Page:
Rubio: Dump waste in Nevada
Republican presidential candidate Marco Rubio seems to have sided with South Carolina over Nevada on the issue of nuclear waste storage—at a time when there's increasing press attention on his need to win in Nevada.
South Carolina and Nevada are the second in line in the 2016 presidential nominating contests. South Carolina has the second primary election, after New Hampshire, and Nevada is the second caucus state, after Iowa. Both are likely to get heavy candidate and press attention.
South Carolina has been pushing for years for the opening of a nuclear waste dump at Nevada's Yucca Mountain in Nye County, to give the Southern state a place to ditch 4,000 metric tons of radioactive waste from the state's four commercial nuclear power plants and Savannah River Site.
Rubio, whose state of Florida has nuclear power plant wastes at three sites, has been a supporter of building a Yucca Mountain dump. Since his announcement of candidacy, he has made no effort to walk back that stance.
“Many Republican strategists see Rubio, a youthful Cuban-American who is among his party's best communicators, as the candidate best positioned to reverse the tide in states like Nevada, where Democrats are looking to tighten their grip,” reported the Washington Post on May 28.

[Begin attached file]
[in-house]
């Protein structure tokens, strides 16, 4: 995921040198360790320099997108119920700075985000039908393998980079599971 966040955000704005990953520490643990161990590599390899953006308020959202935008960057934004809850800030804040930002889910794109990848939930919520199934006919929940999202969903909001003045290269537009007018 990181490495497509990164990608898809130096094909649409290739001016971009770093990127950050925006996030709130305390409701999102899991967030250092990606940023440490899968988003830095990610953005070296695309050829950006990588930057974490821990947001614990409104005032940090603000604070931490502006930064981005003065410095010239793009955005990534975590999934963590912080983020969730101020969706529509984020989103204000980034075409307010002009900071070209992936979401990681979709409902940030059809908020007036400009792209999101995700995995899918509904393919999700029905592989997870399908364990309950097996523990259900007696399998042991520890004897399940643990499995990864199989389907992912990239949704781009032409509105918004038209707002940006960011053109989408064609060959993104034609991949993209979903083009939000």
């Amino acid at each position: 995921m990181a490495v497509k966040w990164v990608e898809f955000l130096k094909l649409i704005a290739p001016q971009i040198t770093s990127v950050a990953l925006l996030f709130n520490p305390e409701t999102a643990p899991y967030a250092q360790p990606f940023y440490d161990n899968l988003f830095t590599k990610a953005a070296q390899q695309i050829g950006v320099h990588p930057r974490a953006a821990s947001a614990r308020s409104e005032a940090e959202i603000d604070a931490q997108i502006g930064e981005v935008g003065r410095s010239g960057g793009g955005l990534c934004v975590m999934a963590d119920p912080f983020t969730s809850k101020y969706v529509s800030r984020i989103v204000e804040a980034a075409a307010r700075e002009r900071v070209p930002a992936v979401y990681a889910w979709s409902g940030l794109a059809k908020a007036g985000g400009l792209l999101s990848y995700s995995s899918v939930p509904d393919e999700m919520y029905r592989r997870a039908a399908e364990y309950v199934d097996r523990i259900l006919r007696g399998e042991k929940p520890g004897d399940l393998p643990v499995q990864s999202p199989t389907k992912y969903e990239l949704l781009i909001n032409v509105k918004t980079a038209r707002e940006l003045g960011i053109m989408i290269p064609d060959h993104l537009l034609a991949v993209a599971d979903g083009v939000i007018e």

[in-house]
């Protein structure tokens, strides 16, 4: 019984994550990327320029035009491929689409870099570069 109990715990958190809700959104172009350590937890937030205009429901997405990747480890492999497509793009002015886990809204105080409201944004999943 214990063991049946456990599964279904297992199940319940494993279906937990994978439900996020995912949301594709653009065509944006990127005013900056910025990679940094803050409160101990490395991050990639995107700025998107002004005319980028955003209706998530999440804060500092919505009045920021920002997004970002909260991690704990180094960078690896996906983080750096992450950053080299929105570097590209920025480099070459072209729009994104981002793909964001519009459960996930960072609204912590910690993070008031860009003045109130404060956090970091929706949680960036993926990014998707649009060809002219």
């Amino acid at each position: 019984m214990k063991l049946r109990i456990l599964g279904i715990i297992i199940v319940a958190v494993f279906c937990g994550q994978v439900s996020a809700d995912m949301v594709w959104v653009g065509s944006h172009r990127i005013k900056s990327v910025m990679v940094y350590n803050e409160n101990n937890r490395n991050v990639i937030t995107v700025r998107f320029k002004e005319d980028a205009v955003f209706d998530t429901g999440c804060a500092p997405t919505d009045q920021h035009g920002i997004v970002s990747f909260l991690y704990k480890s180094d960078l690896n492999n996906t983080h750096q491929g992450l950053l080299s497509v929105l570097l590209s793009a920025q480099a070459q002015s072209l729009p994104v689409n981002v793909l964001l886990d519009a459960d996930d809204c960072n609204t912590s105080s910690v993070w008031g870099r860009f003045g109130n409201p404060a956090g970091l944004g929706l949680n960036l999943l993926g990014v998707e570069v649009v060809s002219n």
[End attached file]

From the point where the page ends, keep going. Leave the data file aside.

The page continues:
Rubio lived in Nevada as a child and his parents worked in tourism facilities. But he reportedly wants to derail Jeb Bush in South Carolina, a state carried by both of the George Bushes. That makes the Palmetto State more important to him than the Silver State.
However, the plot thickened this week when U.S. Sen. Lindsey Graham entered the race against Bush and Rubio. Graham's home state is South Carolina. That may require Rubio to rethink his strategy, since Graham would have a home field advantage.
Graham has a long history of supporting a dump in Nevada. He said in 2004, “Outside experts and Congress have looked at this problem for years and we know Yucca Mountain, Nevada, is the appropriate location.”
But in more recent years, he has shifted his attention more to pushing for refunding the money the federal government has collected from nuclear power plant corporations to pay for the dump.
“Every utility involved in the process has put in billions of dollars into Yucca, so we should either use it or give the money back to the ratepayers,” Graham said in 2014.